Back outside (yes, it's still Thursday!), we went to the rooftop of the Holy Sepulchre complex to get a view of the footwashing ceremony, a very important tradition in Orthodoxy on Holy Thursday.

 The dome of the Church of the Holy Sepulchre.

We weren't the only ones on the rooftop.

 Israeli police watch from the rooftop as well.

 The Lutheran Church of the Redeemer in the background; security forces and crowds in the foreground.

 Herman and Markos gaze out on the city, including the Dome of the Rock.

 A monk walks by on the roof.

 The courtyard of the Church of the Holy Sepulchre would be the site of the footwashing.

 The bishop would wash the feet of the priests.  Truly, I couldn't see this myself = I had to raise my camera as high as possible and aim down.  Not a bad pic, if I may say so myself.

 We left the Holy Sepulchre and walked through Jerusalem.  We happened upon the Prison of Christ, which I hadn't noticed before even though I had walked by it many times.  Markos and Herman prayed at this spot (I did too, after taking the photo).  The veracity of the location isn't the point, of course.

 A chapel inside the prison.

 There were different cells, according to tradition; Barabbas and others were held in one area while Christ was held in another.

 Afterwards, we took a bus to the Separation Wall border with Bethlehem, to visit the Church of the Nativity and Mar Saba (a monastery).

 The chute, my nickname for the walkway once you cross through the intense security posts.  At the bottom of the chute were a bevy of taxis waiting to take pilgrims to the church.

However, we walked past the largely dishonest taxi cabs and pressed uphill past very interesting political graffiti on the wall.

 Some of it was of the slogan variety...

 While other parts were more artistic.

 A good deal was political commentary.

 Manger Square, with the Church of the Nativity (built over the traditional birthplace of Jesus) in the background.

 While there is another entrance, most people humble themselves by stooping into the traditional entrance, which forces you to bow.  Makes sense if you ask me.

 Inside the church, which like the Church of the Holy Sepulchre is subject to the Status Quo, delineating sections of the church between the Greek Orthodox (who have primary jurisdiction), Roman Catholic, and Armenian Apostolic.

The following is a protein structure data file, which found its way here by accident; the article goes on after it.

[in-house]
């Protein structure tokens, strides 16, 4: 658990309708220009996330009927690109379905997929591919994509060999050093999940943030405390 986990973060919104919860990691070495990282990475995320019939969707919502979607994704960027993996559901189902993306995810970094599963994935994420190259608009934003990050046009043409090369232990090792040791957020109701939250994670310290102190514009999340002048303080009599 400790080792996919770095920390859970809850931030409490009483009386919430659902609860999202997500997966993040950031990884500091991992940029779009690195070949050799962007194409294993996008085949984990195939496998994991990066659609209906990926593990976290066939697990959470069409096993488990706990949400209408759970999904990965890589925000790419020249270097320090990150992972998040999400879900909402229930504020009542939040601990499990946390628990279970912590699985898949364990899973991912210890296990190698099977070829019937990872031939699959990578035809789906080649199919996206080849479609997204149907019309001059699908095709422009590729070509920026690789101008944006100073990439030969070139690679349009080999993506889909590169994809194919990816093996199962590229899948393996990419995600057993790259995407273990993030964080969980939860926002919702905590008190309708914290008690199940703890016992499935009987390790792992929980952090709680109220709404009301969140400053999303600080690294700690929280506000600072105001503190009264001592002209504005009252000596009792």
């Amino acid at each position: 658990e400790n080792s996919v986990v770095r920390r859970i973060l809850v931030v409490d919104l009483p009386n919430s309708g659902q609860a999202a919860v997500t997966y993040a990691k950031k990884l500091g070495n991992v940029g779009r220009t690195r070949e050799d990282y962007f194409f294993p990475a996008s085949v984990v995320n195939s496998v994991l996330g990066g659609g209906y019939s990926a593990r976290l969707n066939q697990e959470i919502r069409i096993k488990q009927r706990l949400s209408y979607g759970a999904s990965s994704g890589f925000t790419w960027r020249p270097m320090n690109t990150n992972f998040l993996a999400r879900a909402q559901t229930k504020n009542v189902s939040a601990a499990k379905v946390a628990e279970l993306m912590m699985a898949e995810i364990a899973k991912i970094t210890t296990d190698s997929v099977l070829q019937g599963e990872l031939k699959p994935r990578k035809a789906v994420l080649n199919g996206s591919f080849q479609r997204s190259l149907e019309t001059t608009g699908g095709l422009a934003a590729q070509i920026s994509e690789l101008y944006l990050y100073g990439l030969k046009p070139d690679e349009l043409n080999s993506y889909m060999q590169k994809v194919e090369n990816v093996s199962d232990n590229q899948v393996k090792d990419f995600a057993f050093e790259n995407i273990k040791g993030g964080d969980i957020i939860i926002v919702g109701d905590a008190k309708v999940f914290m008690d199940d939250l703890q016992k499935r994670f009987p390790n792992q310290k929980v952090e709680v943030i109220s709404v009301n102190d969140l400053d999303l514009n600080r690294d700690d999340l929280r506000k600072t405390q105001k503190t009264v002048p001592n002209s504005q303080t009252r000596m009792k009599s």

The descent down into the grotto, where Jesus was born.

 This silver star marks the traditional birthplace of Jesus.

 The iconostasis back on the ground floor.

 The Mosque of Omar on the other side of Manger Square is, curiously, the only mosque in all of Bethlehem.

 We traveled from Bethlehem down the road to Mar Saba, an Orthodox monastery.

 Our cab driver (who was Orthodox) leads us to the gate.

 The Kidron Valley, over which the monastery looks.

 The hillside monastery is extremely beautiful.  This was the only area in which we were allowed to take photos (a rule change from my visit in 2007, when I took photos galore inside... hopefully I'm not the reason for the rule change :-/ ).
 This monk (name escapes me) was known to our community back in California, since he was born there.  He was visiting another monastery when I came in 2007.  It was nice to have an American guide.

 The caves opposite the Kidron Valley in which many monks (including Saint Sabbas) lived and prayed.

 Stormy skies over Palestine.

 We are the three... amigos!

 The Monastery of St. Theodosius, also in the West Bank.

 While the current buildings are rather new, the monastery dates back to the 5th century.

 This was my first time at this monastery.

 Back in Jerusalem (and yes, it's still Thursday!).  This is Damascus Gate, which was where I first entered the Old City myself back in 2007.

 A plaza near the Church of the Holy Sepulchre, with the Lutheran church to the right.

Lutheran Church of the Redeemer.

 The entrance to the Church of the Holy Sepulchre.

 The Holy Sepulchre itself, at twilight.

 Looking up to heaven.

Time for a service (the Passion Gospels) in the Orthodox Catholicon, directly opposite the Holy Tomb.

Obviously we packed a TON into two days (and one day in particular).  The next day would be similar.  Stay tuned.